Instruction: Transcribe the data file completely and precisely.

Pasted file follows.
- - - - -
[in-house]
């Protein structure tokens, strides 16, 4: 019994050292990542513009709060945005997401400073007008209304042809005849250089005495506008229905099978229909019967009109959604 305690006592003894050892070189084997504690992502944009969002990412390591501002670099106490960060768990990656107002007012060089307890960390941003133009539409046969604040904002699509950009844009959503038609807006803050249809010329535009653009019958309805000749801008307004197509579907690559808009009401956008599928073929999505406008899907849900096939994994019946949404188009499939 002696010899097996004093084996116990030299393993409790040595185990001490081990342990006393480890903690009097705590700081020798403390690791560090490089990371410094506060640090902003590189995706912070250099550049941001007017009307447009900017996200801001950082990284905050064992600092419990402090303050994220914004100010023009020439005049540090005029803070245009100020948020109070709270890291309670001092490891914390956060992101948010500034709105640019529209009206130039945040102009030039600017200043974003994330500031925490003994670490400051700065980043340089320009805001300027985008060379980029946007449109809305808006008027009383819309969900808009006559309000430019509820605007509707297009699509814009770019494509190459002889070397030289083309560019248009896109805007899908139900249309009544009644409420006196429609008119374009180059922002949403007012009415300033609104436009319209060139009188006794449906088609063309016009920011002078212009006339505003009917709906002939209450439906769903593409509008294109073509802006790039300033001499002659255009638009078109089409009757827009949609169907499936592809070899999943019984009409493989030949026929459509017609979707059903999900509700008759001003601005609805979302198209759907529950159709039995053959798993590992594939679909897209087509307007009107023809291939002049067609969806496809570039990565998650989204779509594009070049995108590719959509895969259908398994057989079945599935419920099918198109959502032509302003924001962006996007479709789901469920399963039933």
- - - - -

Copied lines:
[in-house]
């Protein structure tokens, strides 16, 4: 019994050292990542513009709060945005997401400073007008209304042809005849250089005495506008229905099978229909019967009109959604 305690006592003894050892070189084997504690992502944009969002990412390591501002670099106490960060768990990656107002007012060089307890960390941003133009539409046969604040904002699509950009844009959503038609807006803050249809010329535009653009019958309805000749801008307004197509579907690559808009009401956008599928073929999505406008899907849900096939994994019946949404188009499939 002696010899097996004093084996116990030299393993409790040595185990001490081990342990006393480890903690009097705590700081020798403390690791560090490089990371410094506060640090902003590189995706912070250099550049941001007017009307447009900017996200801001950082990284905050064992600092419990402090303050994220914004100010023009020439005049540090005029803070245009100020948020109070709270890291309670001092490891914390956060992101948010500034709105640019529209009206130039945040102009030039600017200043974003994330500031925490003994670490400051700065980043340089320009805001300027985008060379980029946007449109809305808006008027009383819309969900808009006559309000430019509820605007509707297009699509814009770019494509190459002889070397030289083309560019248009896109805007899908139900249309009544009644409420006196429609008119374009180059922002949403007012009415300033609104436009319209060139009188006794449906088609063309016009920011002078212009006339505003009917709906002939209450439906769903593409509008294109073509802006790039300033001499002659255009638009078109089409009757827009949609169907499936592809070899999943019984009409493989030949026929459509017609979707059903999900509700008759001003601005609805979302198209759907529950159709039995053959798993590992594939679909897209087509307007009107023809291939002049067609969806496809570039990565998650989204779509594009070049995108590719959509895969259908398994057989079945599935419920099918198109959502032509302003924001962006996007479709789901469920399963039933």